The table below summarises the results for the big five states. At the start of FY22, the States estimated they would issue about $86bn of debt in FY23. In December, this was revised down to $82bn. And in the final budgets, it has been aggressively revised down again to $75.6bn. Importantly, because VIC and WA have already started their FY23 programs, with VIC in particular getting off to a flying start with its jumbo, $4.4bn FRN deals, the remaining State supply in FY23 is only $67.9bn, or about one-fifth less than the original FY23 estimate of $86bn at the start of FY22. CCI has been forecasting that State debt issuance would be in the low $70bn to high $60bn area in FY23 for quite a while now.
There are, of course, the remaining smaller States and Territories (NT, ACT, and TAS), although their programs tend to be rounding errors. There is also a case that the States might do some pre-funding in FY23 for FY24. But in the last three financial years, States have not issued materially above their official funding programs: pre-funding has come in the form of budgets outperforming the typically conservative forecasts, which have, in particular, systematically over-estimated (by quite a massive margin), the extent to which States can roll-out their ambitious capex plans.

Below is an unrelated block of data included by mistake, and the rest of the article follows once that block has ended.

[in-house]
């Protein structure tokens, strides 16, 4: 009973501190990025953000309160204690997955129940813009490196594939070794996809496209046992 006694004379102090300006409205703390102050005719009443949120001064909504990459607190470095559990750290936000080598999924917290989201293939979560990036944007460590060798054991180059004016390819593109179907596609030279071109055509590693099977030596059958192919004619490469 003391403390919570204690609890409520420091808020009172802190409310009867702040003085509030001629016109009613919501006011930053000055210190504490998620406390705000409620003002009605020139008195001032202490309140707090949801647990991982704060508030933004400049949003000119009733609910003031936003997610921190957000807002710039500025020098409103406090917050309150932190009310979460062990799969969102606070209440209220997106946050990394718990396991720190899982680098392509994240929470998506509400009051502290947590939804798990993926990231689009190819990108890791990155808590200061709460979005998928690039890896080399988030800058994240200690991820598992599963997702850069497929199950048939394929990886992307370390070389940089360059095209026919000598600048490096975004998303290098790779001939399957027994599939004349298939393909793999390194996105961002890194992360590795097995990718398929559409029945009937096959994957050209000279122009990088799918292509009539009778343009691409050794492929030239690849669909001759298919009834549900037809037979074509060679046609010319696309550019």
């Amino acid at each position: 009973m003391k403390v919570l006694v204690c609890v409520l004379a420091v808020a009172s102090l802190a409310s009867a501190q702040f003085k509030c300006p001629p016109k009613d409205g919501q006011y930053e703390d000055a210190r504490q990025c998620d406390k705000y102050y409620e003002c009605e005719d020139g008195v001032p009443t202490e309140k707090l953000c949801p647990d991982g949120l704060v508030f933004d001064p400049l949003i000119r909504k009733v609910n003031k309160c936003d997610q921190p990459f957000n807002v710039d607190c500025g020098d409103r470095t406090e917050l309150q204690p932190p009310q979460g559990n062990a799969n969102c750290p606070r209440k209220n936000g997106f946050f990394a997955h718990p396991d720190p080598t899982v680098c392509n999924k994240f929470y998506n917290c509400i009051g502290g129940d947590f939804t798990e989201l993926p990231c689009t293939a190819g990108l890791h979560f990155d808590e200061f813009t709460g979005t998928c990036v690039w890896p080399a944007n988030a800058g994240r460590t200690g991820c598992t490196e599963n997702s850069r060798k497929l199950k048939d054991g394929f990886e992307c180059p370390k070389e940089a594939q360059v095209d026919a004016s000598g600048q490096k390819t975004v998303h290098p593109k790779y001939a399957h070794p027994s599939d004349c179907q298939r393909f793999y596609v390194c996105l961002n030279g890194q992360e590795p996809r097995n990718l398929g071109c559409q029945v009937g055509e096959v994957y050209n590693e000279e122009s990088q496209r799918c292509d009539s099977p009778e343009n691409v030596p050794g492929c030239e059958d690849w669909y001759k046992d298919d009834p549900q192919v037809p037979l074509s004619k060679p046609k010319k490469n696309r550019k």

FY23 Issuance Likely to be Downgraded Further
Our chief macro strategist, Kieran Davies, has published research quantifying the precise delays in capex roll-outs over time based on past budget data, which are fairly consistent/systematic:
Our research indicates that issuance of state government debt is likely to be between $8bn and $16bn lower than the market expects in FY2023 (or 2022-23 in budget terminology) because history demonstrates that infrastructure projects regularly take longer to complete than planned... Sharply higher debt servicing costs could also restrain public spending with the interest rate on NSW's benchmark 10-year bonds more than tripling from as little as 1.5% in August 2021 to closer to 5% today.